Georgia Fare: Tortillas and Fishes
The fish tacos feature a whole fried fish topped with radish, onion, cilantro and avocado
We arrived by foot, hot, dusty and disappointed. Construction outside surrounded Krog Street Market with a kind of gold rush fever, with storefronts and condos rising as fast as you could say “Superica.”
Actually, say that again, pardner – and this time, get it right: “Super-EEK-a.” (Among the first things I learned on entering Ford Fry’s “Mex-Tex” cantina was that I’d been pronouncing its name wrong all along.)
Against one wall, a huge, moving desert landscape projected on a curtained screen makes you think of the golden age of TV and drive-ins, when Roy Rogers and John Wayne lassoed dirty desperadoes. Superica’s sheer size, including a big, shaded patio, reminds you of sweeping vistas. The playlist – from Gene Autry to Gene Pitney – simultaneously evokes nostalgia and a restless urge to barbecue. (There’s live music from local bands on Friday and Saturday nights.) The oversized Lone Stars remind you of Fry’s (and Superica chef Kevin Maxey’s) home state; the quirky architecture, music and laid-back party vibe pinpoint Austin.
Within minutes, we’re sipping icy drinks and dunking warm housemade chips into roasted tomato and tomatillo salsas. It takes a while to settle on choices from this vast menu. Fry’s trademarks here are evident, both in the army of cheerful, speedy servers and the crowd-pleasing fare, supplemented with more exotic creations.
That means the drinks list will include both Mexican Coke (with real sugar rather than high-fructose corn syrup) and smoky mezcals – the latter in a new-fashioned “old-fashioned” called the Highwayman, with agave nectar and mole bitters. The house margarita is pretty, sweet and spiky, dipped in salt; the Red-Headed Stranger is a refreshing, brisk pink grapefruit/Campari-accented affair. The long list of beers include lots of local brews, along with Mexican and Texan favorites. The brunch here (Saturdays and Sundays) also gets long lines for an egg-centric bill of fare, with migas, chilaquiles, huevos rancheros and the like.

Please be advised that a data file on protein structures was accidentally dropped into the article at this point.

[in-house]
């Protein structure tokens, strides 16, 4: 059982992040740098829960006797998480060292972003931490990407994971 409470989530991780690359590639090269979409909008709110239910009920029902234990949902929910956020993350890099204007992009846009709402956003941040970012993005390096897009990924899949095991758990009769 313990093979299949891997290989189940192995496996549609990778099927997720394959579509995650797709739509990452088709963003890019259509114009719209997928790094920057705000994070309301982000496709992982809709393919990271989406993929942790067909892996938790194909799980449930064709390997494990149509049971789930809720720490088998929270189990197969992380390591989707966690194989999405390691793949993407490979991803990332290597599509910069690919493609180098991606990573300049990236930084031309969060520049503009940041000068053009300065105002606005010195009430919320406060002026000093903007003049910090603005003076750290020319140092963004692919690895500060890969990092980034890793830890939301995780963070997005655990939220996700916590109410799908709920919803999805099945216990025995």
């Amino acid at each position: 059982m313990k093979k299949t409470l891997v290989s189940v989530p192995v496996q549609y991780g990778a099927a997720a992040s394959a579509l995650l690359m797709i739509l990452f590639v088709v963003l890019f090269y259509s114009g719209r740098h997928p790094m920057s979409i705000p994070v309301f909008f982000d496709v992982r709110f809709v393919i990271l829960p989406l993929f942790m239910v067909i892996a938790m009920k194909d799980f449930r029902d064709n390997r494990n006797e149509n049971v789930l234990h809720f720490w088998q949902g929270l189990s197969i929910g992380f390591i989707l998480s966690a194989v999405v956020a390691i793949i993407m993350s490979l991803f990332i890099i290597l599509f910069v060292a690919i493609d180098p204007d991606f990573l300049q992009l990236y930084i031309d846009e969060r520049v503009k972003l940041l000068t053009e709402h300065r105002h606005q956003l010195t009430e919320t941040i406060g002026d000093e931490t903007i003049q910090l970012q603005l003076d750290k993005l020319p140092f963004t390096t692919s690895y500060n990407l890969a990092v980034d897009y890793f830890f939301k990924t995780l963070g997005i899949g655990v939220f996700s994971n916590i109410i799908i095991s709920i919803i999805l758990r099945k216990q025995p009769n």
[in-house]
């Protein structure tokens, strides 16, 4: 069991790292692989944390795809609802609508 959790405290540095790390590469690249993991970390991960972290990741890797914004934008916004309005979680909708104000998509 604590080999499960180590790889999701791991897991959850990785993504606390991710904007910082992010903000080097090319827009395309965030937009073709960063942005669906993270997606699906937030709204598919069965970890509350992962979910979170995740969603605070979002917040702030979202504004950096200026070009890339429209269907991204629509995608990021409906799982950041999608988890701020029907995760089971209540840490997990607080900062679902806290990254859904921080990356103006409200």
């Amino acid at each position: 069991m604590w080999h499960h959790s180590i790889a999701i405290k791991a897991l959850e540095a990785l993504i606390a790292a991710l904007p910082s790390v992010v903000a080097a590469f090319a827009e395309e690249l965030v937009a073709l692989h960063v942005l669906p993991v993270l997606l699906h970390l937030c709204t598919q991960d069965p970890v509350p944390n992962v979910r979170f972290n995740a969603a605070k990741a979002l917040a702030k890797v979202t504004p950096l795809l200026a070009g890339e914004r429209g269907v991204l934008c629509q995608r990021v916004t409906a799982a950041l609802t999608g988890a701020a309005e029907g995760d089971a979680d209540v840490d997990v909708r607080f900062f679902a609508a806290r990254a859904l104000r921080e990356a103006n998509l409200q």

On the daily menus, you’ll find all the usual Tex-Mex standards – enchiladas, mole, tacos, tamales, fajitas – along with more adventurous house creations like mesquite-grilled quail and blackened catfish. The chicken mole is an orange-tinged archaeological dig for layered flavors, with cumin, chipotle and chocolate taking turns on your tongue. While I loved the wood-grilled quail, I thought the accompanying side of chili-and-cheese covered tamales was an overly heavy, complicated complement. (On its own, it would have been a filling entree.)
Shrimp tacos on small flour tortillas are just-right bites, flecked with fresh cilantro, onion and avocado cream – but am I the only person who thinks the double layer of tortillas is wasteful? Speaking of tortillas and chips, these housemade beauties are overall terrific, but perhaps a little gnarlier and more substantial than the machine-made varieties you may be used to. The thick, deep-fried chips that came with the excellent guacamole also seemed like a bit of lily-gilding, and the cilantro-topped cheese dip, while more complex than the usual thin white “queso,” a quickly thickening mass. (The Bob Armstrong version, named for the famous Austin dip, is even richer, with ground beef and avocado.) Enchiladas are offered with an optional fried egg. This is not spa cuisine, mis amigos.